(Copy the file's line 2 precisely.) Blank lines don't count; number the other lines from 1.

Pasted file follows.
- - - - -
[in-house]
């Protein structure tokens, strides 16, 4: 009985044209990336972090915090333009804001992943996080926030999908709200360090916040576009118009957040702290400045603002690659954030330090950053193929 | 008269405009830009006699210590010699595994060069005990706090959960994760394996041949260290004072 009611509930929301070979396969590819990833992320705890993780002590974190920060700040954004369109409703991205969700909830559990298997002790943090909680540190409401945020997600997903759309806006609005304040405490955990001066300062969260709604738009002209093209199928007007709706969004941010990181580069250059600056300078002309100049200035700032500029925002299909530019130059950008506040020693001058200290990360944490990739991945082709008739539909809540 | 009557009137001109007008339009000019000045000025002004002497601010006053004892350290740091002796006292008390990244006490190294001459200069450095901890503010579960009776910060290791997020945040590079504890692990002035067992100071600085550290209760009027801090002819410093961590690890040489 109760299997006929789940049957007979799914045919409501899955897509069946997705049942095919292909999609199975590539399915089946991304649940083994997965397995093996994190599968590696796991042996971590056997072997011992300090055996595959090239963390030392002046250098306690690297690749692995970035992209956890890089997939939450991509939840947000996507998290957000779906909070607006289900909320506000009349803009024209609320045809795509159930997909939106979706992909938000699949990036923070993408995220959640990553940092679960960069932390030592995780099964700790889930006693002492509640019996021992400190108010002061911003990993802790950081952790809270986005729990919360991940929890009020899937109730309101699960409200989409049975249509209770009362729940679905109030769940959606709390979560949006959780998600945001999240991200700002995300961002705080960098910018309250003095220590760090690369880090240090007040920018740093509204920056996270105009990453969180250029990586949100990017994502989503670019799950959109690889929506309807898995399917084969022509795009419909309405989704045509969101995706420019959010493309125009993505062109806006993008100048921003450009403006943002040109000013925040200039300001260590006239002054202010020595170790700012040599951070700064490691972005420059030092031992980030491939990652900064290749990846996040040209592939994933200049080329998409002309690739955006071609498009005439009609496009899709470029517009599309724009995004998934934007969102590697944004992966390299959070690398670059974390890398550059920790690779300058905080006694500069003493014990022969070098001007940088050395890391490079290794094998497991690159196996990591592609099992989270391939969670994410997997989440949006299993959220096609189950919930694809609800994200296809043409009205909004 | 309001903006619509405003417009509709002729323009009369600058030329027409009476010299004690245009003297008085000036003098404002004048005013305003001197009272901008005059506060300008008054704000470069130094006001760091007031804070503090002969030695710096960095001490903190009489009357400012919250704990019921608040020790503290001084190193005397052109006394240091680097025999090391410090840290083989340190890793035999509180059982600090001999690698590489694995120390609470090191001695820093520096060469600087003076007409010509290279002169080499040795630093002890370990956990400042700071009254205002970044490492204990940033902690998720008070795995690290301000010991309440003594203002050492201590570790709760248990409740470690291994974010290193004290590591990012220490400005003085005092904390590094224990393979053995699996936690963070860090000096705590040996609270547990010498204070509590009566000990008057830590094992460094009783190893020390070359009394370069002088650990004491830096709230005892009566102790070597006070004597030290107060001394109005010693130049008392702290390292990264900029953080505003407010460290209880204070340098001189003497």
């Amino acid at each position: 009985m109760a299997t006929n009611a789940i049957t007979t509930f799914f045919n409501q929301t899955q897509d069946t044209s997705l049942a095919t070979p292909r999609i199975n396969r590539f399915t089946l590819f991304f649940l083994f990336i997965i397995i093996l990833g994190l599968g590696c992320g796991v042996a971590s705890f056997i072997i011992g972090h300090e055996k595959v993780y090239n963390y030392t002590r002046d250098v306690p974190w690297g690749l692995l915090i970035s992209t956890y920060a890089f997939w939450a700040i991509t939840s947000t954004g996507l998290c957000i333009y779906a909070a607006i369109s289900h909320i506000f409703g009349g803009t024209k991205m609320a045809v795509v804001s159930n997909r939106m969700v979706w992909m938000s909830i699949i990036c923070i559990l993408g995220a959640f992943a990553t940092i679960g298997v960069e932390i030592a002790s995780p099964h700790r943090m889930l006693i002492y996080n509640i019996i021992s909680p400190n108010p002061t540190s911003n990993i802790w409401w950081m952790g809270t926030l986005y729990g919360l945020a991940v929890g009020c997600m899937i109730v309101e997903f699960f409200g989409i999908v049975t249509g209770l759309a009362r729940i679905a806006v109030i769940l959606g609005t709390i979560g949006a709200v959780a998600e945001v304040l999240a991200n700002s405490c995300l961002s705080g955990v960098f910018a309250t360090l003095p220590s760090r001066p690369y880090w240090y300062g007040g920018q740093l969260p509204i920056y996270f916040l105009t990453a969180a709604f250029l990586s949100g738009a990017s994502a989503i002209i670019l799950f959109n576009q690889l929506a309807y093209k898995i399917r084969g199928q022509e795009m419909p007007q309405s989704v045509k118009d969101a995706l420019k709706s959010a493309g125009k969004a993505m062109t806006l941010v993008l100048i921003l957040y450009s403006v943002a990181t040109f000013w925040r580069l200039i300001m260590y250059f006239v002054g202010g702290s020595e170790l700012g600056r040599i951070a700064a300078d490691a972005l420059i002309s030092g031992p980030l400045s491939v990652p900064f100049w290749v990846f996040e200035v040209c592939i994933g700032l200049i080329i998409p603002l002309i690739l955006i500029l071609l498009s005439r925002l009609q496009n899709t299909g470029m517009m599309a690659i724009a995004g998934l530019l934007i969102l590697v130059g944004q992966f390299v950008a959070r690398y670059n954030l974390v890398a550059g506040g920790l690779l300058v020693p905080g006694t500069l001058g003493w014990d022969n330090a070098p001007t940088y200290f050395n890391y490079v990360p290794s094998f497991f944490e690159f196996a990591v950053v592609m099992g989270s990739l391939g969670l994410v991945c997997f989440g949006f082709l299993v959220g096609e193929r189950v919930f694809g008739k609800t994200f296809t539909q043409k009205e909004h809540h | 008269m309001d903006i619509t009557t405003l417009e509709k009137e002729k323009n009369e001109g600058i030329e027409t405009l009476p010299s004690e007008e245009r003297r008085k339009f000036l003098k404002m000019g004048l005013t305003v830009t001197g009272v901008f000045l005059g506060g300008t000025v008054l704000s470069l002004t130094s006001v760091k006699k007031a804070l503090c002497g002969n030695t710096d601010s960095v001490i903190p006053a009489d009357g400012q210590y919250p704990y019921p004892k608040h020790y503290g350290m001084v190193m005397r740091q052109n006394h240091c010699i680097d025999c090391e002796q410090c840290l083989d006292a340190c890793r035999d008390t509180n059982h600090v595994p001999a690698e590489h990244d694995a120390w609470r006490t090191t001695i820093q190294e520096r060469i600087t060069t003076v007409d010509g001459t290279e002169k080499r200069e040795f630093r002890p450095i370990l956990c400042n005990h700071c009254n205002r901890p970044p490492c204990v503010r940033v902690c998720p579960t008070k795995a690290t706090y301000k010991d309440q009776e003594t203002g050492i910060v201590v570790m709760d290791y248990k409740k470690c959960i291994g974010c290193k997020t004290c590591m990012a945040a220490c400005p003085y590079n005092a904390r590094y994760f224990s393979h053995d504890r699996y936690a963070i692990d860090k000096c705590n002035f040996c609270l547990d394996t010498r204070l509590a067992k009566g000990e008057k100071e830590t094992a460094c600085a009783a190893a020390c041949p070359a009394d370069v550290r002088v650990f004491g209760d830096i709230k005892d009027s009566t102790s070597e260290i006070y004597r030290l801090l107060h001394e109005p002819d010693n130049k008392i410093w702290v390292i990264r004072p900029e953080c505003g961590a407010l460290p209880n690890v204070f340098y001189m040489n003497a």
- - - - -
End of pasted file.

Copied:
């Protein structure tokens, strides 16, 4: 009985044209990336972090915090333009804001992943996080926030999908709200360090916040576009118009957040702290400045603002690659954030330090950053193929 | 008269405009830009006699210590010699595994060069005990706090959960994760394996041949260290004072 009611509930929301070979396969590819990833992320705890993780002590974190920060700040954004369109409703991205969700909830559990298997002790943090909680540190409401945020997600997903759309806006609005304040405490955990001066300062969260709604738009002209093209199928007007709706969004941010990181580069250059600056300078002309100049200035700032500029925002299909530019130059950008506040020693001058200290990360944490990739991945082709008739539909809540 | 009557009137001109007008339009000019000045000025002004002497601010006053004892350290740091002796006292008390990244006490190294001459200069450095901890503010579960009776910060290791997020945040590079504890692990002035067992100071600085550290209760009027801090002819410093961590690890040489 109760299997006929789940049957007979799914045919409501899955897509069946997705049942095919292909999609199975590539399915089946991304649940083994997965397995093996994190599968590696796991042996971590056997072997011992300090055996595959090239963390030392002046250098306690690297690749692995970035992209956890890089997939939450991509939840947000996507998290957000779906909070607006289900909320506000009349803009024209609320045809795509159930997909939106979706992909938000699949990036923070993408995220959640990553940092679960960069932390030592995780099964700790889930006693002492509640019996021992400190108010002061911003990993802790950081952790809270986005729990919360991940929890009020899937109730309101699960409200989409049975249509209770009362729940679905109030769940959606709390979560949006959780998600945001999240991200700002995300961002705080960098910018309250003095220590760090690369880090240090007040920018740093509204920056996270105009990453969180250029990586949100990017994502989503670019799950959109690889929506309807898995399917084969022509795009419909309405989704045509969101995706420019959010493309125009993505062109806006993008100048921003450009403006943002040109000013925040200039300001260590006239002054202010020595170790700012040599951070700064490691972005420059030092031992980030491939990652900064290749990846996040040209592939994933200049080329998409002309690739955006071609498009005439009609496009899709470029517009599309724009995004998934934007969102590697944004992966390299959070690398670059974390890398550059920790690779300058905080006694500069003493014990022969070098001007940088050395890391490079290794094998497991690159196996990591592609099992989270391939969670994410997997989440949006299993959220096609189950919930694809609800994200296809043409009205909004 | 309001903006619509405003417009509709002729323009009369600058030329027409009476010299004690245009003297008085000036003098404002004048005013305003001197009272901008005059506060300008008054704000470069130094006001760091007031804070503090002969030695710096960095001490903190009489009357400012919250704990019921608040020790503290001084190193005397052109006394240091680097025999090391410090840290083989340190890793035999509180059982600090001999690698590489694995120390609470090191001695820093520096060469600087003076007409010509290279002169080499040795630093002890370990956990400042700071009254205002970044490492204990940033902690998720008070795995690290301000010991309440003594203002050492201590570790709760248990409740470690291994974010290193004290590591990012220490400005003085005092904390590094224990393979053995699996936690963070860090000096705590040996609270547990010498204070509590009566000990008057830590094992460094009783190893020390070359009394370069002088650990004491830096709230005892009566102790070597006070004597030290107060001394109005010693130049008392702290390292990264900029953080505003407010460290209880204070340098001189003497």